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Author Topic: Red tape: do I have enough time?  (Read 4227 times)


  • Barfly
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Re: Red tape: do I have enough time?
« Reply #15 on: January 02, 2012, 03:09:15 AM »
No school likes to be jerked around once an appointment has been made and any change of teacher does impact on students learning. About the only way that it could work out to the satisfaction of both parties is where the foreign teacher takes responsibility for finding a replacement acceptable to the school. I have known a couple of teachers who have done that. There a couple of riders to that:
1. they had a good relationship with their schools
2. the timing of changeover did not impact on the programme or assessment
3. the replacements were qualified for the job

I have my standards. They may be low, but I have them.
- Bette Midler

The Local Dialect

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Re: Red tape: do I have enough time?
« Reply #16 on: January 02, 2012, 07:37:05 AM »
Schools will let you out of a contract but usually you have to be sneaky about it. It used to be that the easiest way was pulling the old "sorry I have to go back to my home country, family emergency" or somesuch and then just doing a Hong Kong visa run.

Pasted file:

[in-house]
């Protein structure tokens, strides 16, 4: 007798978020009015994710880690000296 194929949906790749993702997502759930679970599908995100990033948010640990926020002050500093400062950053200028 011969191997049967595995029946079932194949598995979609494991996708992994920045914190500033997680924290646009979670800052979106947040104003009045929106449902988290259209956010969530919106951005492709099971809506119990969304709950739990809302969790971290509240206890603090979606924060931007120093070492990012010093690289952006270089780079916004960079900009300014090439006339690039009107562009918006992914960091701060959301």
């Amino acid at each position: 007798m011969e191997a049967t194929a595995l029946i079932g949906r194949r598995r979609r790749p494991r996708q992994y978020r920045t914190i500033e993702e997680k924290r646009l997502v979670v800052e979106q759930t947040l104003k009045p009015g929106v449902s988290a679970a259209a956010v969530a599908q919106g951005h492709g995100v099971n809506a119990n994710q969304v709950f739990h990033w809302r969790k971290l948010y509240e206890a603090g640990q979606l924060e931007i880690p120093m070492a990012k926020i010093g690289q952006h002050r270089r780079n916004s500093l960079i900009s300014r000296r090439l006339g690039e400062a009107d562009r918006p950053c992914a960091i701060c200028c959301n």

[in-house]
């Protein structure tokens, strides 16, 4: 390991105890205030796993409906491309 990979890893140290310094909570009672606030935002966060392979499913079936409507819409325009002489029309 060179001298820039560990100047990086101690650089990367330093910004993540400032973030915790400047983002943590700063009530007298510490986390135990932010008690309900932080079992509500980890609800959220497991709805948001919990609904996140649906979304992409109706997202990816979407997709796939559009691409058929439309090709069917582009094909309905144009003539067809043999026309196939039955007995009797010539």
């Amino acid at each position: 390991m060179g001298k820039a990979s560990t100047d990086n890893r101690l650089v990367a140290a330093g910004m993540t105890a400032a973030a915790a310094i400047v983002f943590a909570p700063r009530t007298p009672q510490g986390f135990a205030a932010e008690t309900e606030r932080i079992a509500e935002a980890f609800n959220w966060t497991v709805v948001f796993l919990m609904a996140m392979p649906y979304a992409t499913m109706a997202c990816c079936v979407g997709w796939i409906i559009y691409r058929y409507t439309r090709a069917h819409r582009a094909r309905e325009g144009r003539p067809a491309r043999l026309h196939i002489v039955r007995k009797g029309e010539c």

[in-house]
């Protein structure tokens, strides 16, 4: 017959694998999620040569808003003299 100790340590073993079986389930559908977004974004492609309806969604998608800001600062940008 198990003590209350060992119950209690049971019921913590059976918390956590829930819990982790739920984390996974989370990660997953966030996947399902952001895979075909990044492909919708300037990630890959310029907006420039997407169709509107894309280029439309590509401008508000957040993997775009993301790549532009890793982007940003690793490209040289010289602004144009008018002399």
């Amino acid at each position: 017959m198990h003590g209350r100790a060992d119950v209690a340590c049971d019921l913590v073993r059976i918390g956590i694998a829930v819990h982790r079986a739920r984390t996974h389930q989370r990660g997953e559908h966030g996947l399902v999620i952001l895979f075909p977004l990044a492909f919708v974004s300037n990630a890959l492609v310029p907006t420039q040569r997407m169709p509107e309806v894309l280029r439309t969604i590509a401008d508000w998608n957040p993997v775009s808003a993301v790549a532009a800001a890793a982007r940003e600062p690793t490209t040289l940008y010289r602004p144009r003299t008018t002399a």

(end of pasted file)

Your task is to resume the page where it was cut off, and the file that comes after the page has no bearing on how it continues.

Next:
Hong Kong visa run is not as reliable an option as it once was (still might be a possibility though) so in that case you're really at your employers mercy. Obviously they're not going to want to let you go early because hiring and transitioning to another FT in the middle of the semester is a PITA. It can help if you can find a replacement who is decent and show up with this person ready to go. Schools mostly do not want to be left with classes that need teaching and no teacher to teach them.

If they are breaking their contract you could always try threats "you are breaking your contract and I'm going to call up SAFEA unless you just let me go nicely." Problem is, if you actually have to follow through on your threat, you might not have a lot of luck. Some schools will let you go though if they get the idea that you're a "troublemaker," that is, keeping you around is likely to be a liability rather than an asset. If you're making a lot of noise with the other teachers, fermenting revolt, complaining a lot, they might just cut their losses. This can be a viable strategy, but you a risk that if you piss them off thoroughly enough, they might not be so forthcoming with your release letter.

If you have another job offer, I would ask them what their options are, vias wise, if your school won't release you. Is a Hong Kong run viable? Could you take a quick trip back home for your visa?I mean, you're never really, or never should be, stuck in a bad situation in China. You always have options, they just might not always be the most convenient or attractive. And of course, it goes without saying, that unless the situation is really intolerable you usually should stick with your contract because aside from simplifying things considerably, it is usually just not very nice to leave a school in the lurch.